An anonymous tip to a school safety tipline took police to the door of a 18-year-old Paul Laurence Dunbar High School student, and since then he has been charged with a felony and police have taken a rifle and about 500 rounds of ammunition from his home, according to court documents.
Timothy Felker is charged with second-degree terroristic threatening, which is punishable by between one and five years in jail, according to a joint release by Mayor Jim Gray’s office and Fayette County Public Schools. Felker was arraigned in Fayette County District Court on Monday.
The online tip was made to the STOP, or Safety Tipline Online Prevention, tipline on Friday Feb. 16, according to Monday’s announcement. The tipster said Felker “owns a gun and constantly talks about killing himself/ shooting up the school. He tells specific people he would shoot them first and then shoot up the classroom,” according to court documents.
Lexington police were notified of the tip the following day.
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When police went to Felker’s home on Feb. 17 they learned he was out of town. Investigators interviewed his mother, who told them Felker had made threats before of “shooting up the school, but it was before he purchased the rifle,” according to court documents.
Felker’s mother agreed to give police the rifle and ammunition, according to court documents.
Felker had flown out of town that weekend and was detained in the airport when he returned on Monday, Feb. 19, according to the news release. Felker was charged on March 2 and released from jail on a $5,000 bond.
Felker has not returned to the high school since the tip was sent in on Feb. 16, according to the announcement. At his arraignment Monday, he was placed on home incarceration with an ankle monitor and barred from buying or possessing firearms.
Felker, a senior, played the role of the Beast in a December production at Dunbar of “Beauty and the Beast Jr.,” a school district spokeswoman confirmed.
Lexington police were assisted by the FBI, the Fayette County Sheriff’s Office and school law enforcement in the investigation leading up to Felker’s arrest, according to the news release.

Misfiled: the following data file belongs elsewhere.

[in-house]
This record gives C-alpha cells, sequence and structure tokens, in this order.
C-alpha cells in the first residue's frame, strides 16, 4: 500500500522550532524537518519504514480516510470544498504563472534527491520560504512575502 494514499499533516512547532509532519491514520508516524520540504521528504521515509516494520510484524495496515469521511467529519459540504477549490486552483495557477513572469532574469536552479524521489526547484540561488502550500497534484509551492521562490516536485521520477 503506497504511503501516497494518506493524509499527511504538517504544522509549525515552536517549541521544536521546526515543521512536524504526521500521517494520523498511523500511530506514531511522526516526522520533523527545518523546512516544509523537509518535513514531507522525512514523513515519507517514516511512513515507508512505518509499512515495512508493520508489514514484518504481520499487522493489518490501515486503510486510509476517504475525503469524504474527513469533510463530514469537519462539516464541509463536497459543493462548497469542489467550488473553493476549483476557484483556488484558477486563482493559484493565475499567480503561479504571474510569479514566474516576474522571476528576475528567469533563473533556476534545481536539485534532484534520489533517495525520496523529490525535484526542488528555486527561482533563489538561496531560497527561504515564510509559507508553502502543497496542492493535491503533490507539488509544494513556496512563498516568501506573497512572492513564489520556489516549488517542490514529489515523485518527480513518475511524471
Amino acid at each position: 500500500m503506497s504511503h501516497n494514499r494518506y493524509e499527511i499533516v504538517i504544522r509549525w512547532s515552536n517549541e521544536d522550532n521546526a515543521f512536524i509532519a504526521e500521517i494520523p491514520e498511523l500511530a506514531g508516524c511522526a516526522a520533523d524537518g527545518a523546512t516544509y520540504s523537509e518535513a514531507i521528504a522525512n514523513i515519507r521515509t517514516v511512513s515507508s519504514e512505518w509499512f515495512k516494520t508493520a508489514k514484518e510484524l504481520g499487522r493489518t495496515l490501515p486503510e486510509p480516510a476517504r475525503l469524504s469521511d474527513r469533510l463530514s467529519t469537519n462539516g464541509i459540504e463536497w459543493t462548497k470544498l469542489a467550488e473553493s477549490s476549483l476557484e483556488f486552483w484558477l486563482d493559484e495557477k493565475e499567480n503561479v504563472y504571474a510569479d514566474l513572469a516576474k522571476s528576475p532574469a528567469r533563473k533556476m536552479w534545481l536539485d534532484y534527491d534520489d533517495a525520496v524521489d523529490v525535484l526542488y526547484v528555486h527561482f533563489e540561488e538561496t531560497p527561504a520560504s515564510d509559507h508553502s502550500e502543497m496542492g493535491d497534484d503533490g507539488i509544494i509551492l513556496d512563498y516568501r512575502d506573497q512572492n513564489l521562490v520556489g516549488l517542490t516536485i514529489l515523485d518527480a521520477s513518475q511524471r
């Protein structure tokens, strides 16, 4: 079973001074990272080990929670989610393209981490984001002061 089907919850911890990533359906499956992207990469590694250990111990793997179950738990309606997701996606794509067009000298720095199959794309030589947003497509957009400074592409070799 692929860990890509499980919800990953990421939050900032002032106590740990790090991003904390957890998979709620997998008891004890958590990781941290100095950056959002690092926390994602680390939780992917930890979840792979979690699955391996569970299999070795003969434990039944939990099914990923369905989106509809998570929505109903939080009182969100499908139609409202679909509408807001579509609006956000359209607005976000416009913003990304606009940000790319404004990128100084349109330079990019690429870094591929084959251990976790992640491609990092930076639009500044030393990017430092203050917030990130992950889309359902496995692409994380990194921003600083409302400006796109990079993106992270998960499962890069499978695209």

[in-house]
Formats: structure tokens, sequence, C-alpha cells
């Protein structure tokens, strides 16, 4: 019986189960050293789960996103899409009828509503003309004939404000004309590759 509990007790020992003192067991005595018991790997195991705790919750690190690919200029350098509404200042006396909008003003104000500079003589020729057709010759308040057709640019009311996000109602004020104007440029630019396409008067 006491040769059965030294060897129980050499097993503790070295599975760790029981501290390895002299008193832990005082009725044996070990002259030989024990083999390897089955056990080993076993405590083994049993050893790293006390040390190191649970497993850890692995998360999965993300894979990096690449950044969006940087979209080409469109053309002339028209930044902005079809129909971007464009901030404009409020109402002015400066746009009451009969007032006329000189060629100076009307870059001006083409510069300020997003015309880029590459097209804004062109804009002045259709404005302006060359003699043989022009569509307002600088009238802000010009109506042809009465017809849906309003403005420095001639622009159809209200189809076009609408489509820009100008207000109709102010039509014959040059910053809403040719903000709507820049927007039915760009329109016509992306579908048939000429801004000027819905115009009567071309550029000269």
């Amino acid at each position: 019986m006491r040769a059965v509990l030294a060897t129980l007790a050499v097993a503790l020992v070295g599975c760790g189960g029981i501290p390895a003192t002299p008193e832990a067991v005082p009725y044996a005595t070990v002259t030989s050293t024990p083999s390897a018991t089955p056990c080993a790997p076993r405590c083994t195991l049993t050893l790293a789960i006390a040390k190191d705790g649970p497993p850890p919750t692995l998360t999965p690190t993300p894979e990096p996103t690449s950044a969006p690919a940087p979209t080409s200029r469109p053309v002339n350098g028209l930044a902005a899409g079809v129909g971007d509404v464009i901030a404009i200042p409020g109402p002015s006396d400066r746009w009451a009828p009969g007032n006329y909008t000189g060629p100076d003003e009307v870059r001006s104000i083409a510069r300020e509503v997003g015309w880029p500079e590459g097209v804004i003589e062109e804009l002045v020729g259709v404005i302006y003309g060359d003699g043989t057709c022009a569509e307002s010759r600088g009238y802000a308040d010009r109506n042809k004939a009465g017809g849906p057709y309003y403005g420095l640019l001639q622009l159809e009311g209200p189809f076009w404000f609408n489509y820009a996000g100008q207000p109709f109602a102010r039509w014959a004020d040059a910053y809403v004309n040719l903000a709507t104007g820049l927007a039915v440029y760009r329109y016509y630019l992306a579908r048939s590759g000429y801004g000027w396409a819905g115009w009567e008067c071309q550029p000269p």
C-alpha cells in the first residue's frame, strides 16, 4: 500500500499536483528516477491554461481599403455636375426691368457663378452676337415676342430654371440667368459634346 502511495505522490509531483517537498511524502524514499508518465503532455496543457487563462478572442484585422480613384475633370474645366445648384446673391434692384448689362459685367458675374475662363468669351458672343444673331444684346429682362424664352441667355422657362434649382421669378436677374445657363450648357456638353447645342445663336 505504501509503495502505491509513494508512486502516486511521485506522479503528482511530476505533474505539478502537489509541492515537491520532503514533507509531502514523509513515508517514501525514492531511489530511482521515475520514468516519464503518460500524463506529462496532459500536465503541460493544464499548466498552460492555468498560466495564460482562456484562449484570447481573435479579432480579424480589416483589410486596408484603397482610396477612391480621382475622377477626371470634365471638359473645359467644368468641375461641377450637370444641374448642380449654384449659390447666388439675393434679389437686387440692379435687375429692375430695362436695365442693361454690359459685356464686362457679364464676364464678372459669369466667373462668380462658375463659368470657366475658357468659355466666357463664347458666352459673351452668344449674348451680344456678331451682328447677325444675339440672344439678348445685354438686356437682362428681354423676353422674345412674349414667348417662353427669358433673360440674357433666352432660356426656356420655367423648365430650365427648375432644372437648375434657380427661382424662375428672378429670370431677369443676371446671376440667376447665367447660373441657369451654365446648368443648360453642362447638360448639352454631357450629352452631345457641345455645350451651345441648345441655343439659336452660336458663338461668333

“This is an example of best practices in action,” Fayette schools superintendent Manny Caulk said. “It’s about connections with students and multi-agency collaboration. The speed at which we’re able to share information is a reflection of the systems we have built to link students, school and district administrators with law enforcement officers at the school, city, and federal level.”
Lexington’s newly sworn-in chief of police, Lawrence Weathers, worked as the head of Fayette County Public Schools law enforcement before being selected as chief.
“It’s so valuable to have a police chief with experience in our schools and on our streets,” Gray said in Monday’s announcement. “We must support our schools seamlessly when there’s a security problem. In this case, we worked together, and did just that.”
Caulk sent a note to Fayette County parents Monday night making them aware of Felker’s arrest and the threats. On Tuesday, Principal Betsy Rains sent an email update to Dunbar parents. In it, she said administrators and school psychologists visited classrooms during the day to discuss the incident and safety measures in place at the school. School officials planned to answer questions in the school library Tuesday evening.
Several unfounded threats against Fayette County schools have been investigated recently. In a note to parents on Sunday, Caulk told parents the district had handled prank social media threats against seven schools.